By PHYL NEWBECK
Hinesburg’s Meg Little Reilly was a voice for others during her days working for the Obama administration. She continues to do that work as a speechwriter for Bennington College, but she uses her own voice as a novelist, most recently with her book “Everything that Follows,” which was published in 2018.
Born in Brattleboro, the 40-year-old Reilly got her undergraduate degree at the University of Vermont and subsequently worked for Vermont Public Radio. Moving to Washington, D.C., for graduate studies, she ended up spending a decade in the city as a spokesperson for the Treasury Department and then as Deputy Associate Director of Communications at the Office of Management and Budgeting. At the former she dealt primarily with Wall Street reforms and the auto industry bailouts, and at the latter she focused on fiscal and regulatory policy.
Reilly thoroughly enjoyed her time in Washington, although she describes her early years as the equivalent of drinking out of a fire hose.
“It was exciting and such an honor,” she said. “The hours were long and it was physically and emotionally demanding, but when the economy started to stabilize it felt a little easier.”
Around 2011, Reilly began to get up early to write before walking to work.
“I’ve always been writing,” Reilly said, “but it never occurred to me that being a writer was a viable career path. I thought it would just be a hobby.”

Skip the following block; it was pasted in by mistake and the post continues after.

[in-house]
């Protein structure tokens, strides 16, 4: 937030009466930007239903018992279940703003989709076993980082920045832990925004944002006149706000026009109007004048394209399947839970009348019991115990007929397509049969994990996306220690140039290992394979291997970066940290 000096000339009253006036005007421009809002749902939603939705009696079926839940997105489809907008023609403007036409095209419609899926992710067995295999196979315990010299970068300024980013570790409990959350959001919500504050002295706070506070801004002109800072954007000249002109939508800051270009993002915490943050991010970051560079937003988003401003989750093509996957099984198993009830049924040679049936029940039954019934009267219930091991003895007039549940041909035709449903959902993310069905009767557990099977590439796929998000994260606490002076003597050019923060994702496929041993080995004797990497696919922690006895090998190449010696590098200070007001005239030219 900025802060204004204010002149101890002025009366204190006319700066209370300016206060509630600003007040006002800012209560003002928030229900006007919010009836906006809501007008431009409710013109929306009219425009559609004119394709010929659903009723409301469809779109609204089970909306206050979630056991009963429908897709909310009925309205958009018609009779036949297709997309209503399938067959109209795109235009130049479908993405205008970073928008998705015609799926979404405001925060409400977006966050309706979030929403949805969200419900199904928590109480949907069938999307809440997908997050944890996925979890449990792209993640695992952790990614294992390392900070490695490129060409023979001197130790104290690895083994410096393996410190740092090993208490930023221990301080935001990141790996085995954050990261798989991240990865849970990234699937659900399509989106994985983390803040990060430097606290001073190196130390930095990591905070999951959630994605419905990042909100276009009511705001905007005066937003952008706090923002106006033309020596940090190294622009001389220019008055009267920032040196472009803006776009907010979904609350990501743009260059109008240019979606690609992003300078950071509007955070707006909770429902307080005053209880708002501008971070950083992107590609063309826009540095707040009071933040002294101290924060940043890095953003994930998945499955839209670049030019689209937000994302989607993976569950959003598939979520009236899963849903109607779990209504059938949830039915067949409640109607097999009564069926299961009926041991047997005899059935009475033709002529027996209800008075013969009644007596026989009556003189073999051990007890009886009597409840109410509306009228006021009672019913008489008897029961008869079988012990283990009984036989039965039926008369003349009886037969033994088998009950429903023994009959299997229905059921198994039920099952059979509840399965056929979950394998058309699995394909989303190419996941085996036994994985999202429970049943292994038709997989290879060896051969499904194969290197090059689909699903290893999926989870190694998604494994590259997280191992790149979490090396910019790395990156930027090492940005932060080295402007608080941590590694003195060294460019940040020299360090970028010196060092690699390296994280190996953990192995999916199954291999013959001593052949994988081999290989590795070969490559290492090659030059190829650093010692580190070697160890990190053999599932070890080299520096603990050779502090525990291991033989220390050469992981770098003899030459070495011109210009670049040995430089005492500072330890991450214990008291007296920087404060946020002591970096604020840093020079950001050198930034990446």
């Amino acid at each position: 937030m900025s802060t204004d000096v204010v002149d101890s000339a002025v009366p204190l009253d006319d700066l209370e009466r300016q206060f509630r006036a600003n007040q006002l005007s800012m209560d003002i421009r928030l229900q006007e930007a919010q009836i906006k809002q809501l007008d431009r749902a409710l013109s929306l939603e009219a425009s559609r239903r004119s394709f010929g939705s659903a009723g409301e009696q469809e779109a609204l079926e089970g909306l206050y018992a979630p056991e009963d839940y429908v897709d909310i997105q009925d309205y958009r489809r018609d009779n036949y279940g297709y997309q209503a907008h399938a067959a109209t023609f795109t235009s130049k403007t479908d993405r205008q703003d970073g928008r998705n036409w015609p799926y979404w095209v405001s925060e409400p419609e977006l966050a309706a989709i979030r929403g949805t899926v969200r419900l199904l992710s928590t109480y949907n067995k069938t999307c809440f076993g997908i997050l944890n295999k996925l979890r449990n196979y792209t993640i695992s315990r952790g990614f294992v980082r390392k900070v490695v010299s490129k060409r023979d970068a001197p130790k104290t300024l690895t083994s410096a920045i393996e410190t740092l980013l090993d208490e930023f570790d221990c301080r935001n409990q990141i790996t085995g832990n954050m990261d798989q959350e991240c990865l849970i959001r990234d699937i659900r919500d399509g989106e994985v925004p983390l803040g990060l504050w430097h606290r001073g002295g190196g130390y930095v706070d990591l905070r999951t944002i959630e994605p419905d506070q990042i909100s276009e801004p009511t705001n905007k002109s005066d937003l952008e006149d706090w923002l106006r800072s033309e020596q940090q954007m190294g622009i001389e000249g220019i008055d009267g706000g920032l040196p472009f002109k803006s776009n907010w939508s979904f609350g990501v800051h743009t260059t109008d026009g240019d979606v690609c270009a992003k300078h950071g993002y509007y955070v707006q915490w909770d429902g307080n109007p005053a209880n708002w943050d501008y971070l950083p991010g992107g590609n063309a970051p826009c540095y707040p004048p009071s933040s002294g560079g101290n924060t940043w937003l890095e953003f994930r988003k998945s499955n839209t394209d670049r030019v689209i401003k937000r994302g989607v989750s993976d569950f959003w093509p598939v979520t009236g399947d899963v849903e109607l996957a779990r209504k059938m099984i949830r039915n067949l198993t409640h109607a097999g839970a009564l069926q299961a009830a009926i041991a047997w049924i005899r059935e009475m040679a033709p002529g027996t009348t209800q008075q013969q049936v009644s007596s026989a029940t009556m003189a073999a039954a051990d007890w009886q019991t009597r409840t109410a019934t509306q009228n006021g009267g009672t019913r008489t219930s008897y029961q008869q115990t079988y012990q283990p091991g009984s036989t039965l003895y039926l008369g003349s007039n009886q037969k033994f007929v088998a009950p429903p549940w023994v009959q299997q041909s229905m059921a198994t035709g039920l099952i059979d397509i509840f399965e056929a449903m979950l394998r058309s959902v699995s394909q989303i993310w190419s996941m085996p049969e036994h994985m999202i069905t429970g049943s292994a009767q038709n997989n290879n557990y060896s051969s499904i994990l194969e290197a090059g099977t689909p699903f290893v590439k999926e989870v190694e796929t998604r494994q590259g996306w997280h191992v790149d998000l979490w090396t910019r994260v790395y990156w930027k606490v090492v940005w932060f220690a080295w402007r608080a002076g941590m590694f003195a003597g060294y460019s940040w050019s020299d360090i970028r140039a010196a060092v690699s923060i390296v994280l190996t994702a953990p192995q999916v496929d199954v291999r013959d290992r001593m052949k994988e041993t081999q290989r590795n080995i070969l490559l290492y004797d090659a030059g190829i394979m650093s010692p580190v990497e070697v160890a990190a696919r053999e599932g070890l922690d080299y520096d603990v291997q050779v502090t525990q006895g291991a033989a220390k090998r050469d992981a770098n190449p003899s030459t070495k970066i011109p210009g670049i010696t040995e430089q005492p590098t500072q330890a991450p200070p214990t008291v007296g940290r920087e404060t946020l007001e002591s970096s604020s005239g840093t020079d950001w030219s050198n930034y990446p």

Reilly left the White House after her first child was born, but she and her husband stayed in Washington for two more years and a second daughter was born there. Her first book, “We are Unprepared,” was published in 2016.
“It was actually easier to write a book while working in the White House then while having small children,” she said.
Reilly did some political consulting work and signed a two-book contract with Harper Collins. “Once we did that, I felt we had the freedom to live any place we wanted,” she said.
After a brief sojourn in the Boston area, Reilly and her family moved to Hinesburg in June of 2017. “We were looking for a place with a real sense of community and identity and a town center,” she said.
In addition to working on her third novel, which is due out in early 2020, Reilly has been doing commentary on civic engagement for Vermont Public Radio, and last September she began working as a writer for the president of Bennington College, traveling there once a week and working remotely the rest of the time.
“Writing books thrills me the most but it became too solitary,” she said. “I missed collaboration so being in the Bennington community has been really fun.”
Reilly has begun to take a more leisurely pace to her novel writing and is hoping to sign on with a small independent publisher after her current novel is completed.
Reilly said one common thread for her novels is the presence of the natural world. The books take place, respectively, in the Northeast Kingdom, Martha’s Vineyard and the Berkshires. Her first two novels have strong environmental components and Reilly said a sense of place is essential to her work.
“Being a Vermonter is important to the way I write because of the strong connection to the natural world,” she said. “It’s a primary lens through which I experience the world.”